In Houston, Doris Quinn, PhD, MSN, RN, promotes evidence-based practice (EBP) using butcher paper and sticky notes in a rainbow of colors.
Some 1,500 miles northeast of her in Reading, PA, a two-pronged approach has cemented enthusiasm for EBP by encouraging bedside nurses to ask questions and utilizing advanced practice care coordinators who lead by example.
As W. Edwards Deming, the father of quality improvement using statistical evidence wrote: "It is not enough to do your best; you first have to know what to do and then do your best."1
This is the age of nursing practice utilizing researched methods.
Case in point: the December 2011 Joint Commission annual report highlighted some 400 hospitals using EBP processes with proven positive patient outcomes.2
No one disputes the importance of caring for patients using the best research.
However, the frantic pace of healthcare today, demanding nurses care for more and sicker patients, doesn't allow time to stop and contemplate what paradigm is best for patients.
That's where leaders like Quinn, director of process improvement and quality education at The University of Texas MD Anderson Cancer Center, Houston, as well as the shared governance and practice council teams at Reading Hospital and Medical Center, Reading, PA, have created solutions and incentives to get nurses' attention.
Quinn, who worked with Deming from 1988-93, is passionate about one tool - the flowchart.
"When I die you're going to see a flowchart on my headstone," she jokingly said.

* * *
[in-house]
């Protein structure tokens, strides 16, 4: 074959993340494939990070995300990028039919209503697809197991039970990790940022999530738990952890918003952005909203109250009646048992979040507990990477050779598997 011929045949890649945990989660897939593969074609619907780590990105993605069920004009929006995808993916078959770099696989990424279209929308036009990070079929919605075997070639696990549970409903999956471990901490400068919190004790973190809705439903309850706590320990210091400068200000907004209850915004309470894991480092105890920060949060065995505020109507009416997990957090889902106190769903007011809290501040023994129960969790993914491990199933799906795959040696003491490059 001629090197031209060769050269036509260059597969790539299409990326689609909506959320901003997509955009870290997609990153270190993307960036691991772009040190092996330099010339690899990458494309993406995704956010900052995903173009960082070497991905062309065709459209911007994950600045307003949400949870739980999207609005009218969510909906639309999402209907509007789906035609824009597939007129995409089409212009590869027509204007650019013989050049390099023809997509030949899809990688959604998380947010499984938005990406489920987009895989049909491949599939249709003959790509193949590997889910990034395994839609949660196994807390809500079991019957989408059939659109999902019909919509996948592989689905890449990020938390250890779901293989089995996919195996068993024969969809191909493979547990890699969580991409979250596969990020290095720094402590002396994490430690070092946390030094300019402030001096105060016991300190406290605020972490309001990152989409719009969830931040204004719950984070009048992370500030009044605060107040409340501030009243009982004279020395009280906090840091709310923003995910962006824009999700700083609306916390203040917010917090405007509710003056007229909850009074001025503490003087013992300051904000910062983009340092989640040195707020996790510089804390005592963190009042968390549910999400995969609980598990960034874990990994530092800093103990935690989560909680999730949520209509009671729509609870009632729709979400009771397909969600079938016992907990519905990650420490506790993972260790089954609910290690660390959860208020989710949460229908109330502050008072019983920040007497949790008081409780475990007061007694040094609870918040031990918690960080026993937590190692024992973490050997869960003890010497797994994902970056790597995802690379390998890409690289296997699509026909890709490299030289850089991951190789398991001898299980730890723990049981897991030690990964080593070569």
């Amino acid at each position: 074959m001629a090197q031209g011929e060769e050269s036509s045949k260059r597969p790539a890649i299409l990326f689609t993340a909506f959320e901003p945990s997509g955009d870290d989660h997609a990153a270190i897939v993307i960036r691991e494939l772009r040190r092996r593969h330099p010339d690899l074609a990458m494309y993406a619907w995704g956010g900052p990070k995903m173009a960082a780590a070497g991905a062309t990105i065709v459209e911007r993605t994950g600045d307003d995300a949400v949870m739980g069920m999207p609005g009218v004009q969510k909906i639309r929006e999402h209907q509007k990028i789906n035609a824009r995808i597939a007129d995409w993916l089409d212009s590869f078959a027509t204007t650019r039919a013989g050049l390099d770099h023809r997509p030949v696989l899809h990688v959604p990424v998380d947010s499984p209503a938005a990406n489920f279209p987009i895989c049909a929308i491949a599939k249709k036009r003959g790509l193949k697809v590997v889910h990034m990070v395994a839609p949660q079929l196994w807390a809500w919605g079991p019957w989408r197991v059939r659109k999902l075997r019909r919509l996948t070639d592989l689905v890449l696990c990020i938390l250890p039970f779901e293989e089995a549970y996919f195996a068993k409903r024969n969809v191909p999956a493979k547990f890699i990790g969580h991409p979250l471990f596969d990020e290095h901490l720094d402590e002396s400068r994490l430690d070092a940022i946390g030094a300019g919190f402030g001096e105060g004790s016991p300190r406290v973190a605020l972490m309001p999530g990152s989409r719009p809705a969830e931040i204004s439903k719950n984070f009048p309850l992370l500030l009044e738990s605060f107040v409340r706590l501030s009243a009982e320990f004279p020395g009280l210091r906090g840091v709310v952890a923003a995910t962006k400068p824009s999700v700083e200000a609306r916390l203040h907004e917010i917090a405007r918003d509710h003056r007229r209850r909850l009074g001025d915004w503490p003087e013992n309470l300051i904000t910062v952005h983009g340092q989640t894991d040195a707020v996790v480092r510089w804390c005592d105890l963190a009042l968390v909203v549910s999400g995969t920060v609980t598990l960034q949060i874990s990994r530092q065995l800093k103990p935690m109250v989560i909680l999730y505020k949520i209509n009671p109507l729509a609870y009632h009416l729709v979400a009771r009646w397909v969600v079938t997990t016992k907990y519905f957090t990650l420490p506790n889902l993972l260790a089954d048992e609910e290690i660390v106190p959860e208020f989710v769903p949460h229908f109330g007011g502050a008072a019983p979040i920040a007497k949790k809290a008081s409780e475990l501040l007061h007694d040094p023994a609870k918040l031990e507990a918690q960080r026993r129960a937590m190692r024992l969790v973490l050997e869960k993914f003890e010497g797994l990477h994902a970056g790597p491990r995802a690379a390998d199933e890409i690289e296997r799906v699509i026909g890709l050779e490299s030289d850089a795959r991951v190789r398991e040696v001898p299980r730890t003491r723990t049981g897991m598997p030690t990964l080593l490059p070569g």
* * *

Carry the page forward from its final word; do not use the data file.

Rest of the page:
For Quinn, flowcharting "quantifies what care is provided, how long it takes, what it costs, and whether patients and staff are satisfied with it."
The green, teal, pink, orange, yellow, red, tan and white squares and triangles on an MD Anderson flowchart "identify who does what, how long it takes, where there is duplication of work and where steps are wasted," she said.
Each color represents different professionals involved in a process - pink designates nursing.
Numbers in circles just to the bottom right corner of each square indicate the time spent on a task. A sticky note arranged as a square denotes a process step. One tilted as a triangle means there is a question about this step. Arrows mean a connection to the same page or to another page of the flowchart.
The process begins with a large roll of butcher paper tacked to a wall in a conference room on the unit. All staff on that unit is encouraged to participate and outline their steps to care.
"We ask questions as the person is telling us what they do," Quinn told ADVANCE. "The flowchart will flag where there is waste, rework and variation." Quinn calls needless variation the enemy. "We need a consistent procedure based on evidence-based practice."